Immigrant entrepreneurs create jobs and seek growth
“Those of us living in the capital region are used to the possibility of a familiar face running a business being from the other side of the world. Because our population is ageing, we need entrepreneurs and workers from elsewhere to keep our welfare state going. Integration and language learning for entrepreneurs should be made easier and we should offer knowledge and support to people starting their own businesses,” says Mari Kokko, Vice President Field Operations at Suomen Yrittäjät.
At the EnterpriseVantaa agency, 40% of users of advisory services have an immigrant background and 37% of new businesses are started by people with an immigrant background. At the EnterpriseEspoo agency, one in three appointments was with a visitor with an immigrant background.
Flexibility is needed to allow immigrants to become part of business life and Finnish society faster. The practice of “labour availability consideration”, whereby existing labour resources in Finland must be considered before hiring from abroad, should be scrapped. That is the position taken by Suomen Yrittäjät in its “Kasva Suomi” (“grow Finland”) targeted programme for the coming parliamentary term.
The topic was discussed during Suomen Yrittäjät’s Kasva Suomi tour round the capital region on Thursday. Suomen Yrittäjät has its own network for immigrant entrepreneurs.
Survey sheds light on immigrant entrepreneurs: desire to grow, international operations and job creation
Suomen Yrittäjät surveyed immigrant entrepreneurs about their everyday lives at the end of 2018. Ninety entrepreneurs from the capital region, Finland Proper (southwest Finland) and Pirkanmaa responded. More than half the respondents were from the capital region.
The survey showed that entrepreneurs with an immigrant background have a greater appetite for growth and hiring than Finnish-born ones. They also have more international trade than Finnish-born entrepreneurs.
“The respondents did feel they had received quite good assistance and support for starting a business in Finland, but unfortunately almost 30% of them found running a business in Finland extremely difficult,” Kokko says.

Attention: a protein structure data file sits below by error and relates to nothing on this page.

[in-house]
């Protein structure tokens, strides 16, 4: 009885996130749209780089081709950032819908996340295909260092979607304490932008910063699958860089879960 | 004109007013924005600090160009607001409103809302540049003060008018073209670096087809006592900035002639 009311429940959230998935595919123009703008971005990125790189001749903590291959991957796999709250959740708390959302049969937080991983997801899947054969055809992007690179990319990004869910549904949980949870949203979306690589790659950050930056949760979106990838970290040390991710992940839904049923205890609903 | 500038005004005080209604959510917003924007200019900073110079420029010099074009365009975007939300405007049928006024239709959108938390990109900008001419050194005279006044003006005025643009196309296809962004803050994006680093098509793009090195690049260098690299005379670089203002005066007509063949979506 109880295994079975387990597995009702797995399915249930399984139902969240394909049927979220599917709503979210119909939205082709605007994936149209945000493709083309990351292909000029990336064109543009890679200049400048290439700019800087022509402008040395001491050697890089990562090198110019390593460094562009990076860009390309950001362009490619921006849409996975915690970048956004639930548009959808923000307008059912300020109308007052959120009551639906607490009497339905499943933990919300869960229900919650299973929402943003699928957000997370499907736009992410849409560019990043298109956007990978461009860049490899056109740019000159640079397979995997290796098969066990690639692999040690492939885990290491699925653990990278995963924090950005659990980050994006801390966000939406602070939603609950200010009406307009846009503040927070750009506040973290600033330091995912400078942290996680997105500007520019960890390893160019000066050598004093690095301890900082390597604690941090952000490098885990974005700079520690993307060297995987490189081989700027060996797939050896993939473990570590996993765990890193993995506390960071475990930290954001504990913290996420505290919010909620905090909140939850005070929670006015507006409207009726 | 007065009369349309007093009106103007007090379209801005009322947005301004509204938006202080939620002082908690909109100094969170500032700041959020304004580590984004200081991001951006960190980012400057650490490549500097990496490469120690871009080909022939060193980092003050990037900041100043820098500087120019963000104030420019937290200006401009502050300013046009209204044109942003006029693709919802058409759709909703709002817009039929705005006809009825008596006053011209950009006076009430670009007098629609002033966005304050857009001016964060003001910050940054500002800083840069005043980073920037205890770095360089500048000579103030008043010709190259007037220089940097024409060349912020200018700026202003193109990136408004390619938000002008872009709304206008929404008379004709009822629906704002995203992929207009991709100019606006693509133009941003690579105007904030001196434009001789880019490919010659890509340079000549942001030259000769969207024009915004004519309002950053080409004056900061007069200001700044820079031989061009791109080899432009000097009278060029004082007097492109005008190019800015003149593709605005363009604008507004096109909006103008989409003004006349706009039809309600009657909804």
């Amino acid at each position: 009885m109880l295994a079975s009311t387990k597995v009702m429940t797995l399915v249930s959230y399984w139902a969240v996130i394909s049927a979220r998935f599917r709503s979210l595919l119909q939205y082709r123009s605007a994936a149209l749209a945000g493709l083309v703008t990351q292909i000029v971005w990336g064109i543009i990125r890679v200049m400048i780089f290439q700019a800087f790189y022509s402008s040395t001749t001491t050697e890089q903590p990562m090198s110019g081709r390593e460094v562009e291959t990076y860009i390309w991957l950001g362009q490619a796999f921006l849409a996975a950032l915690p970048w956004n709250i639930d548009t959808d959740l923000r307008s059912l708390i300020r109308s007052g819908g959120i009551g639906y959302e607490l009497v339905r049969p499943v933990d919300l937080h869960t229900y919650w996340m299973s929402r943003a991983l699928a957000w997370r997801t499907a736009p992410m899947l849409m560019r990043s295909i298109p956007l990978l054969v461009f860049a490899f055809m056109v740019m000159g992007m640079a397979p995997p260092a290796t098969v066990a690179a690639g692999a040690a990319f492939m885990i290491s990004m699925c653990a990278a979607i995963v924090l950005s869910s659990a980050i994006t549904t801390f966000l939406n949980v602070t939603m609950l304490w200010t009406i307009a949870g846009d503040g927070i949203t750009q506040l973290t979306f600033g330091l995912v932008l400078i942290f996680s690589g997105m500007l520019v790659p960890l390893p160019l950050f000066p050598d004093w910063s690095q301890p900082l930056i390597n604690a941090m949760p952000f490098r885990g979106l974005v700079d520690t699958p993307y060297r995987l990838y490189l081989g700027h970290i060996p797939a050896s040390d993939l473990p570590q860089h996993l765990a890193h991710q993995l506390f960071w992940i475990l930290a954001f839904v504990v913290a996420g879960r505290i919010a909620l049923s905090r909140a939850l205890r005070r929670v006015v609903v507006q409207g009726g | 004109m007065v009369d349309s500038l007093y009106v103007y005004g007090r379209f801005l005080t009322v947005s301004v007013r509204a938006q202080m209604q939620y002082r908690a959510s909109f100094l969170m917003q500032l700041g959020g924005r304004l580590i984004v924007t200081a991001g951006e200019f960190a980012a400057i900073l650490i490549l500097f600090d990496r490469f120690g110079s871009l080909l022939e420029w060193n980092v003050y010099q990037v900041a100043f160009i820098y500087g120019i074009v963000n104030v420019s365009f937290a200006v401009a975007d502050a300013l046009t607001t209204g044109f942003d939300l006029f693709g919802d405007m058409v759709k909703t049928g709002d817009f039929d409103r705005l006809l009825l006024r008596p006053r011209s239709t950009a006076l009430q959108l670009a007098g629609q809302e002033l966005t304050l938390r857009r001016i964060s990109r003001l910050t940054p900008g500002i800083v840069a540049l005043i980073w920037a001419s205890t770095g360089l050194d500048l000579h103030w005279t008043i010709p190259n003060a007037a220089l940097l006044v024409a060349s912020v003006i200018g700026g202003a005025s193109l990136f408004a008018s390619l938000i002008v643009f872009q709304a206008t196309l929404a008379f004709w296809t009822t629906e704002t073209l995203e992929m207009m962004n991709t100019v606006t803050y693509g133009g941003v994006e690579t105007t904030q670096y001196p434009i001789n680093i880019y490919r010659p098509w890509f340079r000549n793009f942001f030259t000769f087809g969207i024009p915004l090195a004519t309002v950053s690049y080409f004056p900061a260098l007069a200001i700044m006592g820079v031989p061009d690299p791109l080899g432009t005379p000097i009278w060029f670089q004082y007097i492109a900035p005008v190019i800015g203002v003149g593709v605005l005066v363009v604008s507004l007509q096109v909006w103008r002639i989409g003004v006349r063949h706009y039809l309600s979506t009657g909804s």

Registering a new business and opening a bank account were considered easy. Things such as dealing with the tax authority and receiving funding were considered difficult. For 46% of respondents, receiving correct information was found to be difficult.
Making the residence permit process smoother
The current application process for an entrepreneur’s residence permit is complicated and some of the application requirements may be impossible to fulfil.
“These requirements should be examined critically with a view to establishing whether all the permit conditions are essential when applying for one’s first permit. The lengthy permit processes delay an entrepreneur’s opportunities for starting to run a business and slow down integration into Finnish society,” Kokko says.
Asylum seekers’ right to work must be expanded
The right of asylum seekers’ to work needs to be expanded to start integration as early as the asylum application process.
“No one benefits from asylum seekers becoming frustrated with years of waiting. Immigrants would find it particularly important to be able to combine their integration education with part-time work or business ownership, as for many of them, their life situation demands it,” Kokko says.
Labour availability consideration is unnecessary
Suomen Yrittäjät thinks recruitment should not be made more difficult through the labour availability consideration practice.
“Even if the original idea was fighting the black economy and protecting workers’ rights, labour availability consideration has in practice become a barrier to hiring competent, willing employees,” Kokko says.
Mari Kokko, Vice President Field Operations, Suomen Yrittäjät, tel. 040 521 2124